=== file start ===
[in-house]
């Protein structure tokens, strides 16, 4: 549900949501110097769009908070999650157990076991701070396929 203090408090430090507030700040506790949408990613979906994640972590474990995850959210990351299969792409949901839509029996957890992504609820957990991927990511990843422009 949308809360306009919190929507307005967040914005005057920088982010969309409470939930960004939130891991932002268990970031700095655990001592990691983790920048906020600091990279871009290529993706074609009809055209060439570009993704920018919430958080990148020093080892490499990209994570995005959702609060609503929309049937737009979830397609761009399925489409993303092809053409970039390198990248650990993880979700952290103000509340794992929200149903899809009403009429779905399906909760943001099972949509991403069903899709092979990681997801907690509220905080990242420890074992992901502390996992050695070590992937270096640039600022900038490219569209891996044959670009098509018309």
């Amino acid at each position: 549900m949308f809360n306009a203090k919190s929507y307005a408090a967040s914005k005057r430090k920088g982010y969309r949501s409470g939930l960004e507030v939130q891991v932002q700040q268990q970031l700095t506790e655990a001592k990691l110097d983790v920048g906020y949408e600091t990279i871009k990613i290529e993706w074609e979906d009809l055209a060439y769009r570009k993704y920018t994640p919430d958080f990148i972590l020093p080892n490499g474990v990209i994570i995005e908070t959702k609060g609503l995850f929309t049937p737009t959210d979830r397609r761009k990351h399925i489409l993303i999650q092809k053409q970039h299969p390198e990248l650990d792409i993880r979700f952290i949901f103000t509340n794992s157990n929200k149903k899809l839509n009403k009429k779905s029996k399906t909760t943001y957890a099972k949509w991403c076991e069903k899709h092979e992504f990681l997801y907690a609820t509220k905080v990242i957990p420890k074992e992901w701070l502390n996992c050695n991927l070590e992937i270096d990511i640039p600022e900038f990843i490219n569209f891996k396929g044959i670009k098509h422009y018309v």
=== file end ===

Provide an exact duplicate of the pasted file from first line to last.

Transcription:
[in-house]
């Protein structure tokens, strides 16, 4: 549900949501110097769009908070999650157990076991701070396929 203090408090430090507030700040506790949408990613979906994640972590474990995850959210990351299969792409949901839509029996957890992504609820957990991927990511990843422009 949308809360306009919190929507307005967040914005005057920088982010969309409470939930960004939130891991932002268990970031700095655990001592990691983790920048906020600091990279871009290529993706074609009809055209060439570009993704920018919430958080990148020093080892490499990209994570995005959702609060609503929309049937737009979830397609761009399925489409993303092809053409970039390198990248650990993880979700952290103000509340794992929200149903899809009403009429779905399906909760943001099972949509991403069903899709092979990681997801907690509220905080990242420890074992992901502390996992050695070590992937270096640039600022900038490219569209891996044959670009098509018309």
């Amino acid at each position: 549900m949308f809360n306009a203090k919190s929507y307005a408090a967040s914005k005057r430090k920088g982010y969309r949501s409470g939930l960004e507030v939130q891991v932002q700040q268990q970031l700095t506790e655990a001592k990691l110097d983790v920048g906020y949408e600091t990279i871009k990613i290529e993706w074609e979906d009809l055209a060439y769009r570009k993704y920018t994640p919430d958080f990148i972590l020093p080892n490499g474990v990209i994570i995005e908070t959702k609060g609503l995850f929309t049937p737009t959210d979830r397609r761009k990351h399925i489409l993303i999650q092809k053409q970039h299969p390198e990248l650990d792409i993880r979700f952290i949901f103000t509340n794992s157990n929200k149903k899809l839509n009403k009429k779905s029996k399906t909760t943001y957890a099972k949509w991403c076991e069903k899709h092979e992504f990681l997801y907690a609820t509220k905080v990242i957990p420890k074992e992901w701070l502390n996992c050695n991927l070590e992937i270096d990511i640039p600022e900038f990843i490219n569209f891996k396929g044959i670009k098509h422009y018309v």